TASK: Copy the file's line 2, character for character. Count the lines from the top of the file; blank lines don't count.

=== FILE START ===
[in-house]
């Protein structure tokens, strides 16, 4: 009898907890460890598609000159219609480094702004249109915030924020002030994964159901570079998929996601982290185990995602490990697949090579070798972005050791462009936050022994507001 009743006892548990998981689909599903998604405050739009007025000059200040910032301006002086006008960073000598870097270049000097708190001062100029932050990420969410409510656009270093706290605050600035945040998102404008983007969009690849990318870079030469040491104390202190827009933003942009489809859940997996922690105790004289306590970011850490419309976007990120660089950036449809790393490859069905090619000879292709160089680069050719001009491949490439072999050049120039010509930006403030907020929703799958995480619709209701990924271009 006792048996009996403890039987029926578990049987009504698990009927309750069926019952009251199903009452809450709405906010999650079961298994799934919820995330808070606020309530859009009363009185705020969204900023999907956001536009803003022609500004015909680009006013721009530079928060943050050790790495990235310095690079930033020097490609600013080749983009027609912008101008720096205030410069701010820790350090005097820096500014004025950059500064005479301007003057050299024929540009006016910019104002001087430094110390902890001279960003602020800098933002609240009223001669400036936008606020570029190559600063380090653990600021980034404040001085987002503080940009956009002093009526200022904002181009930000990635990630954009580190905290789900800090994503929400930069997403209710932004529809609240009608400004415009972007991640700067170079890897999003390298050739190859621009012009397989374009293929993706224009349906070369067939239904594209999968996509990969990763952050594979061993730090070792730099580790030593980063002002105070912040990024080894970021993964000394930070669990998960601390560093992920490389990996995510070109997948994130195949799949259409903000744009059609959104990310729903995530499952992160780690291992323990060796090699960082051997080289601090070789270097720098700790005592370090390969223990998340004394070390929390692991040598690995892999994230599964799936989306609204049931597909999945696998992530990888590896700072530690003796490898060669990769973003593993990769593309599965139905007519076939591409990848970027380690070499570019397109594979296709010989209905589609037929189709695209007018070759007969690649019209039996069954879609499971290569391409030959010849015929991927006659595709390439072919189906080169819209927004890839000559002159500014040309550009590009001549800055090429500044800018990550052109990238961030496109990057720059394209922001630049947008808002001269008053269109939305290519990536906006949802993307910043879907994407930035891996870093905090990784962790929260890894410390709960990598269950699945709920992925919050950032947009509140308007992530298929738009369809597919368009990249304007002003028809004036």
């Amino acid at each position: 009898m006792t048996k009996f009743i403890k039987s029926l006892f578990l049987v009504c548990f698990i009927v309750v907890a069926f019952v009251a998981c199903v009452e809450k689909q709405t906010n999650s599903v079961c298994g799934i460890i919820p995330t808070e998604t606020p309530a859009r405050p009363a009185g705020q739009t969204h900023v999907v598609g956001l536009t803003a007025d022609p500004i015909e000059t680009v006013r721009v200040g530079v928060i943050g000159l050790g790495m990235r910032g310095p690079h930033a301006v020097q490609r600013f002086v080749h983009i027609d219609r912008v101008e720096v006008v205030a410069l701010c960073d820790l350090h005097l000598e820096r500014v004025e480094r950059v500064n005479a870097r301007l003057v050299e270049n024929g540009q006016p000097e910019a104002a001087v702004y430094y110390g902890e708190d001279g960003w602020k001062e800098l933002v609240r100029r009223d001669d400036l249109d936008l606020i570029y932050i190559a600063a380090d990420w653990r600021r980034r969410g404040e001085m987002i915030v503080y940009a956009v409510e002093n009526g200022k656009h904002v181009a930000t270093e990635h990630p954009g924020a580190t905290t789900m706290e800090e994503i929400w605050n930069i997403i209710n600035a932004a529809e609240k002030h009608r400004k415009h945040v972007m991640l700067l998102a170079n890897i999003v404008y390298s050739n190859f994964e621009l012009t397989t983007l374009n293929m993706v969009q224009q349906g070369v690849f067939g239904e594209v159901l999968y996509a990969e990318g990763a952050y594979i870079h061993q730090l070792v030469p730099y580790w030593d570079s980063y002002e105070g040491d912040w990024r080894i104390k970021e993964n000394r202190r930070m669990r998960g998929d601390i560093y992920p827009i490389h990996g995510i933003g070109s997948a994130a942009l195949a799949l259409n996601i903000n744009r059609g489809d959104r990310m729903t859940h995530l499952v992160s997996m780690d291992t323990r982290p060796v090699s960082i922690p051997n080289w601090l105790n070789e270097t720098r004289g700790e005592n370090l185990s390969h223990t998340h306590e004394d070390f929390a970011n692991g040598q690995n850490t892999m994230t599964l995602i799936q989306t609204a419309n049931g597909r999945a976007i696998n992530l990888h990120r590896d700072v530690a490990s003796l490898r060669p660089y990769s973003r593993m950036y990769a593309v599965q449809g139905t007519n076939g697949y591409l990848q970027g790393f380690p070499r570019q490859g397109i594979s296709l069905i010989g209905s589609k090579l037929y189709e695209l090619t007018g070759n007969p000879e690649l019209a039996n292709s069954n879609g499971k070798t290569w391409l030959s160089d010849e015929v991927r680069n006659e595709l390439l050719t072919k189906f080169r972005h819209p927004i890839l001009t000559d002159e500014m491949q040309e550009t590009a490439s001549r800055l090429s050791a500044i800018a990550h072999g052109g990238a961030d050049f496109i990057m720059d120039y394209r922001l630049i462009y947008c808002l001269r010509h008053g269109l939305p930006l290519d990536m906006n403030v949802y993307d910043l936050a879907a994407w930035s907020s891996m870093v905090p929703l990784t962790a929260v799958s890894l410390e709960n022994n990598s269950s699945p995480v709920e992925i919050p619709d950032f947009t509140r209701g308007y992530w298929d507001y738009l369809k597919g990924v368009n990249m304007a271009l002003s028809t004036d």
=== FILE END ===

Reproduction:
């Protein structure tokens, strides 16, 4: 009898907890460890598609000159219609480094702004249109915030924020002030994964159901570079998929996601982290185990995602490990697949090579070798972005050791462009936050022994507001 009743006892548990998981689909599903998604405050739009007025000059200040910032301006002086006008960073000598870097270049000097708190001062100029932050990420969410409510656009270093706290605050600035945040998102404008983007969009690849990318870079030469040491104390202190827009933003942009489809859940997996922690105790004289306590970011850490419309976007990120660089950036449809790393490859069905090619000879292709160089680069050719001009491949490439072999050049120039010509930006403030907020929703799958995480619709209701990924271009 006792048996009996403890039987029926578990049987009504698990009927309750069926019952009251199903009452809450709405906010999650079961298994799934919820995330808070606020309530859009009363009185705020969204900023999907956001536009803003022609500004015909680009006013721009530079928060943050050790790495990235310095690079930033020097490609600013080749983009027609912008101008720096205030410069701010820790350090005097820096500014004025950059500064005479301007003057050299024929540009006016910019104002001087430094110390902890001279960003602020800098933002609240009223001669400036936008606020570029190559600063380090653990600021980034404040001085987002503080940009956009002093009526200022904002181009930000990635990630954009580190905290789900800090994503929400930069997403209710932004529809609240009608400004415009972007991640700067170079890897999003390298050739190859621009012009397989374009293929993706224009349906070369067939239904594209999968996509990969990763952050594979061993730090070792730099580790030593980063002002105070912040990024080894970021993964000394930070669990998960601390560093992920490389990996995510070109997948994130195949799949259409903000744009059609959104990310729903995530499952992160780690291992323990060796090699960082051997080289601090070789270097720098700790005592370090390969223990998340004394070390929390692991040598690995892999994230599964799936989306609204049931597909999945696998992530990888590896700072530690003796490898060669990769973003593993990769593309599965139905007519076939591409990848970027380690070499570019397109594979296709010989209905589609037929189709695209007018070759007969690649019209039996069954879609499971290569391409030959010849015929991927006659595709390439072919189906080169819209927004890839000559002159500014040309550009590009001549800055090429500044800018990550052109990238961030496109990057720059394209922001630049947008808002001269008053269109939305290519990536906006949802993307910043879907994407930035891996870093905090990784962790929260890894410390709960990598269950699945709920992925919050950032947009509140308007992530298929738009369809597919368009990249304007002003028809004036």